Smoking like 400 years ago…

By Michael Dalder

After eighty-four successive days without catching a fish, the old man Santiago tells his young friend Manolin that he will go β€œfar out” into the ocean. And there, a huge marlin takes his bait but Santiago is physically unable to reel him in. Nevertheless, Santiago refuses to let him go, so this leads to a three-day struggle between the fisherman and the fish.

This famous scene of Ernest Hemingway’s novella “The Old Man and the Sea” was in my mind when I first contacted the Bavarian fisherman Thomas Amort from Lake Koenigssee.

I heard about Amort – a third generation fisherman who lives in a fishing cottage on a remote peninsula, reachable only by boat, next to St. Bartholomae – from a tourist boat captain of the Lake KΓΆnigsee fleet.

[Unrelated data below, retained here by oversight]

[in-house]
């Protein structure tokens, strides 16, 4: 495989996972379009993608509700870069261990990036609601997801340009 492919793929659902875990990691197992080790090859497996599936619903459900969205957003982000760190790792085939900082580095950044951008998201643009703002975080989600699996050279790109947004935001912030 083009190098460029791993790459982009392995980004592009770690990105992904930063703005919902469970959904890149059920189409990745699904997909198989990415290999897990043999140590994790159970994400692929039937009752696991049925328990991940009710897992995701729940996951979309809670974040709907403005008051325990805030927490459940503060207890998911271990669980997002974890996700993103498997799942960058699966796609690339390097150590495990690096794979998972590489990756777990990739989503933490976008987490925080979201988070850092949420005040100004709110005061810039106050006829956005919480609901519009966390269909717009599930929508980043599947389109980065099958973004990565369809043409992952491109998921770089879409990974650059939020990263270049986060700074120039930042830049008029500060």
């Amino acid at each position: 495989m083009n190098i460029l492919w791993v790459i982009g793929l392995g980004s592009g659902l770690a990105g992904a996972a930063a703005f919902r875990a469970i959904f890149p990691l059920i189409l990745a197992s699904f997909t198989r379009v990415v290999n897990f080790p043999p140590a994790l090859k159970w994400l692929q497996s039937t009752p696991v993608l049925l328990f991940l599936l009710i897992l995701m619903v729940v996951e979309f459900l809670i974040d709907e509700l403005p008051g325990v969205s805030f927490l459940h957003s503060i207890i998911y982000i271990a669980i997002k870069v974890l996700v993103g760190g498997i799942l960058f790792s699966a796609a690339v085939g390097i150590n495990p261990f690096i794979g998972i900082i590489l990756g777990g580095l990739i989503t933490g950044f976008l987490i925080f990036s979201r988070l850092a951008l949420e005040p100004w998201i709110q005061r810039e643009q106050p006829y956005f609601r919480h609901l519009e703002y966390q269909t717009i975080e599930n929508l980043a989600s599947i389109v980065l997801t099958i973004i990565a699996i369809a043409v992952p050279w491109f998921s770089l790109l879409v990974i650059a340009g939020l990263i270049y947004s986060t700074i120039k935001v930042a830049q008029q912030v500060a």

“Amort uses the same traditional techniques which were used some 400 years ago to produce the smoked fish which takes up to four hours of smoking on an open fire made from beech wood”, the boat man told me.
A great picture story I thought, as fishermen have caught and smoked fish from Lake Koenigssee since the 11th century, and even provided the delicacy for the Bavarian royal court. I was really curious as to what sort of person he would be, living on a peninsula with his boat and his nets in one of the nicest tourist areas in Germany.

After our first call we agreed that I should meet his employees at 0500 GMT at a pier in Schoenau at Lake Koenigssee. “Servus, I’m Vestl I hope you brought a cap!”, was the first thing I heard from a voice out of the thick fog before dawn. Vestl and Melli loaded equipment on the metal skiff before they started the outboard engine for our ride into the darkness.